Published on February 19th, 2017 | by Tina Casey0
Et Tu, Arizona? Red State Solar Cell Researchers Team Up With Blue State
February 19th, 2017 by Tina Casey
The old saying goes that all politics is local, but solar energy researchers at Arizona State University are upending the conservative political profile of their home with a new solar cell that uses low cost materials but performs almost as well as conventional silicon solar cells.
The discovery comes at a significant time, now that the deeply conservative former Oklahoma Attorney General Scott Pruitt is helming the US Environmental Protection Agency. Pruitt entered office last week with a mandate from Republicans to kill EPA from the inside. As expected, almost overnight he has transformed the agency into a cheerleader for fossil fuels, but he’ll have a tough time convincing the marketplace to give up on renewable energy that’s cheaper than coal, oil, or natural gas.
How To Have Your Solar Cake And Eat It, Too
Aside from connecting with California’s Stanford University, the Arizona team includes MIT from the deep blue state of Massachusetts, and Oxford University.
The new solar cell provides the one-two punch of low cost and high efficiency by combining silicon with perovskites (perovskites are a class of low cost, synthetic crystalline materials that mimic the properties of perovskite found in nature).
According to the research team, the new solar cell comesthisclose to conventional silicon with an efficiency rate of 23.6%.
That’s just for starters. The team is confident that they can boost it up to 30% within the next two years.
The new cell is actually two solar cells in one:
…the top cell is composed of a perovskite compound, a cheap, easily manufacturable photovoltaic material designed to excel at absorbing visible light. The bottom cell is made of silicon and is specifically tuned to capture infrared light. The perovskite and silicon cells boast efficiency of 15 and 21 percent, respectively.
What About Those Perovskites?
For those of you new to the topic, perovskites have bedazzled researchers in recent years because they are cheap and abundant. They were first used in solar cells just a few years ago and since then the field has made exponential strides in ramping up efficiency.
The National Renewable Energy Laboratory has enthused over the “transformational” potential of perovskite technology, with the prospect of “rapid terawatt-scale solar deployment” in view.
In other words, if you think solar is cheap now, you ain’t seen nothing yet.
There is a catch, though. Perovskites don’t hold up well outside of the laboratory. Here’s a rundown from ASU:
…perovskites have been limited by poor stability, degrading at a much faster rate than silicon in hot and humid environments. Additionally, perovskite solar cells have suffered from parasitic absorption, in which light is absorbed by layers in the cell that don’t generate electricity, which is problematic for tandems because that light needs to reach the silicon bottom cell for maximum efficiency.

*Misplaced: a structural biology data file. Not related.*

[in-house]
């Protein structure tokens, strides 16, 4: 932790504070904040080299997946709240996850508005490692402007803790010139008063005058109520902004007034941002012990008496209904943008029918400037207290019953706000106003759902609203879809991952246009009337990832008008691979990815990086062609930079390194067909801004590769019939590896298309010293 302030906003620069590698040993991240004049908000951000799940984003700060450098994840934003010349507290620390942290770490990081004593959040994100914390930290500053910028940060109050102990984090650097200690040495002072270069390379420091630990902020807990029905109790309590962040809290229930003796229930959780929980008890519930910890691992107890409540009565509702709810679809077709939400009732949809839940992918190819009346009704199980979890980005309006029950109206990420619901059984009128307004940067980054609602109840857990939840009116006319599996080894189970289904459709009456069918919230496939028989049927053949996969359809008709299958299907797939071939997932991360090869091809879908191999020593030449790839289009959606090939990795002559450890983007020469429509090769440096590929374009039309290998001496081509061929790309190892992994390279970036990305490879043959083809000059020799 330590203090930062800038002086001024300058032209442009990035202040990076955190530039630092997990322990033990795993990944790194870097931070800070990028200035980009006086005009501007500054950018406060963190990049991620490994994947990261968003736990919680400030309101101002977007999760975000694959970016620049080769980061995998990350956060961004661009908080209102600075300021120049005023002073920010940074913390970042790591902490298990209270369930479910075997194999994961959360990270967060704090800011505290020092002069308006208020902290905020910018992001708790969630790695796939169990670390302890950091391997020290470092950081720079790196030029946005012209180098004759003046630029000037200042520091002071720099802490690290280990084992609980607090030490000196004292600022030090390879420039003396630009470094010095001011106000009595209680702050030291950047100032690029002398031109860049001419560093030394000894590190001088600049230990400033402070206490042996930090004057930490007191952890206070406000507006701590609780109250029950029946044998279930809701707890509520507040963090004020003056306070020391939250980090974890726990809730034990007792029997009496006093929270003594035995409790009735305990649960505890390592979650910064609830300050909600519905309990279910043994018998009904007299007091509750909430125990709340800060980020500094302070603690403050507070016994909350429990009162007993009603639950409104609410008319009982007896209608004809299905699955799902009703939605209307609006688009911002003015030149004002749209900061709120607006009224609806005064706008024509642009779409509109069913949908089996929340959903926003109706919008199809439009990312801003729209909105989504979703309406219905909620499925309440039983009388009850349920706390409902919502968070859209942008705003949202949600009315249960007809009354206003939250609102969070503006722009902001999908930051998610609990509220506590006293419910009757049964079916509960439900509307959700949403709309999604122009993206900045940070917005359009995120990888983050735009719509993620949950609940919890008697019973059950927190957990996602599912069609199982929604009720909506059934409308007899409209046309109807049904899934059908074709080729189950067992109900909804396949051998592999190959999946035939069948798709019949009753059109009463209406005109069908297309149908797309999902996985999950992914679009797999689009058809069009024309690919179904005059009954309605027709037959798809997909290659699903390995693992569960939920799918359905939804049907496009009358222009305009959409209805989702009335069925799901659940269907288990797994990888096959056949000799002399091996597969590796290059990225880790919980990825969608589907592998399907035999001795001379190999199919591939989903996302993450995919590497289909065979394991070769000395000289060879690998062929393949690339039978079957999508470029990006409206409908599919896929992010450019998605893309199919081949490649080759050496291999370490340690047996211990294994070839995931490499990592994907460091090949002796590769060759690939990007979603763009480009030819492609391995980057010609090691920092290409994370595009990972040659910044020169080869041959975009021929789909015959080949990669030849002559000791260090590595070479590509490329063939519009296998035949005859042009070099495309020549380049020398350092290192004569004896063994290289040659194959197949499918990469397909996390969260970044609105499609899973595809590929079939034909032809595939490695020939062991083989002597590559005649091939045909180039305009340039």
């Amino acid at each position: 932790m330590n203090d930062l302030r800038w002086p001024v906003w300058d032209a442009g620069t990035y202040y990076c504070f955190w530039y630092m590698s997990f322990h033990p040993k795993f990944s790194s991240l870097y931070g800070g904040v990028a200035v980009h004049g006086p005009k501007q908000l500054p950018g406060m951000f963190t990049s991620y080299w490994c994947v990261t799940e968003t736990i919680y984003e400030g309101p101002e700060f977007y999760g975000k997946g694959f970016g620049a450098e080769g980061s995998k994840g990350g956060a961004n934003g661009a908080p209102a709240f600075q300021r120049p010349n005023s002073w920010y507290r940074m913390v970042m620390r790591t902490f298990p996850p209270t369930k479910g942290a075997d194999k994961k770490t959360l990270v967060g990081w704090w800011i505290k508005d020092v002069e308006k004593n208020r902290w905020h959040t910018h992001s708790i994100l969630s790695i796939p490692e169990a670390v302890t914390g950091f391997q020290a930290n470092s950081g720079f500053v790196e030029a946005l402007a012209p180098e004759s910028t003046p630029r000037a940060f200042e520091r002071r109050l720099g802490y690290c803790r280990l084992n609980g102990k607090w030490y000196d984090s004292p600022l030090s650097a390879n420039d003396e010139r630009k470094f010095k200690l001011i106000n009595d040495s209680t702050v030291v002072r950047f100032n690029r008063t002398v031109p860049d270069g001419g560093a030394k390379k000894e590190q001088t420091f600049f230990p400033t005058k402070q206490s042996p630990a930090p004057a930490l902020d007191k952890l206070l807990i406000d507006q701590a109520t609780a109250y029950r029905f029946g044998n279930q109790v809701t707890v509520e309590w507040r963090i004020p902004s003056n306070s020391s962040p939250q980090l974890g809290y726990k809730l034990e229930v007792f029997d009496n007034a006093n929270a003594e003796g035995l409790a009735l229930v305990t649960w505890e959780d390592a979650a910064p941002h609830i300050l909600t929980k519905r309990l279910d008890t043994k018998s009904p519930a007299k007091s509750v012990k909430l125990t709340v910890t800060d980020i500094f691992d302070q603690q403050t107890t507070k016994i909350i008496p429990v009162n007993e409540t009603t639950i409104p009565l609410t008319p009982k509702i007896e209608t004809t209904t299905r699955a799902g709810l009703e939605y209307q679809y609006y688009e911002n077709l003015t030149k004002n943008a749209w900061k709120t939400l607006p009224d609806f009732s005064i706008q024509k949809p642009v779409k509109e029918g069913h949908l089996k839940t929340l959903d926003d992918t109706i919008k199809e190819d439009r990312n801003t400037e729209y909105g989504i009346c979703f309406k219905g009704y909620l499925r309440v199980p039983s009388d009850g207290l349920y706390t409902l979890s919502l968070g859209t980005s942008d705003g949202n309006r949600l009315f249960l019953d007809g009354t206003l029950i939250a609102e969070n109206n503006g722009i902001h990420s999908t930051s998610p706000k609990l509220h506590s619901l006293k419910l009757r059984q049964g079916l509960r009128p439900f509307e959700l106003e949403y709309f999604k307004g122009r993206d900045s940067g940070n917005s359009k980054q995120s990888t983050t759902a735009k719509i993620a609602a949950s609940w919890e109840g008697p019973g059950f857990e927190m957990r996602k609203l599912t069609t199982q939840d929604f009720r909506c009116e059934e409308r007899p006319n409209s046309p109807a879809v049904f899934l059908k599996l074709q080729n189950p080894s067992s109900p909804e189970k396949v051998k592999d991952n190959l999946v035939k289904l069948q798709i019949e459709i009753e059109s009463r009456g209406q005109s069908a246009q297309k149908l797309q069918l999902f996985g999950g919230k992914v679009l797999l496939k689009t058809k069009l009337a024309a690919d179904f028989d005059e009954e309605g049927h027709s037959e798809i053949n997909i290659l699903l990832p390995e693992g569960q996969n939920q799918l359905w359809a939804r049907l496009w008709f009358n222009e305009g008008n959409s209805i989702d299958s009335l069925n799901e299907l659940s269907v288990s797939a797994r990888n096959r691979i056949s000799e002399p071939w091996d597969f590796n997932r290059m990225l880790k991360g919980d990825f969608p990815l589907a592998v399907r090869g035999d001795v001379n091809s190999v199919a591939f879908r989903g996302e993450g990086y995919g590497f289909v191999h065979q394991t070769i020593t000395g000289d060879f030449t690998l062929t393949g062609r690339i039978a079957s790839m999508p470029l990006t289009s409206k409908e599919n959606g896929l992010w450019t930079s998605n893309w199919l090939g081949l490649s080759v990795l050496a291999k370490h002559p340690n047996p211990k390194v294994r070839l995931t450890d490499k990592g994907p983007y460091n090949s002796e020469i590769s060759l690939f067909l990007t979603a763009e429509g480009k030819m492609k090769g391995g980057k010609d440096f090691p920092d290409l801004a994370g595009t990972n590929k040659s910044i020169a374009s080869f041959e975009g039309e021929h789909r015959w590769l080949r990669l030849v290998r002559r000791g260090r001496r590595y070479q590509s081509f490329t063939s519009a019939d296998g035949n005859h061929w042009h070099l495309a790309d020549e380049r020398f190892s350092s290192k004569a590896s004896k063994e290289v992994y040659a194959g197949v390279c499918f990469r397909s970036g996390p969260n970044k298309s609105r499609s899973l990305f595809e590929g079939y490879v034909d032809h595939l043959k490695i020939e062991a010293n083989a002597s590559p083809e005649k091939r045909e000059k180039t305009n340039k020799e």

ASU research partner Stanford was tasked with stabilizing the perovskite part of the new cell. That was basically a matter of improving the materials coated onto perovskite to keep it from degrading.
Applying those materials without damaging the delicate perovskite layer was another challenge the team had to address.
Yet another challenge involved applying the finished perovskite solar cell to the silicon layer. This part of the project was taken up by ASU:
…Due to the silicon cell’s rough nature, the relatively thin perovskite cannot be effectively layered on top. Zhengshan Jason Yu, a doctoral student at ASU, developed a method to create a planar surface only on the front of the silicon solar cell, ideal for the perovskite to be applied to the silicon.
How Low Can Solar Go?
A low cost solar cell is a matter of striking the right balance between the cost of the materials, the efficiency of those materials, and the potential for low cost, high volume production.
Perovskite offers a lot of promise on that score, but the ASU team better work fast if it wants to be the first to develop a commercial version of its perovskite-silicon solar cell.
Cambridge University researchers are also noodling around with a perovskite-silicon combo that could yield up to 50% efficiency, so they say.
Competition is also coming from other materials. A research team at Technion (the Israel Institute of Technology) is developing a different kind of combination solar cell that could climb into the 50-70% range.
Thin film solar cells are also in play. Though far less efficient, than silicon based solar cells, they are also generally less expensive and they can be applied to windows and other building elements.
Image (cropped): tandem perovskite solar cell via ASU.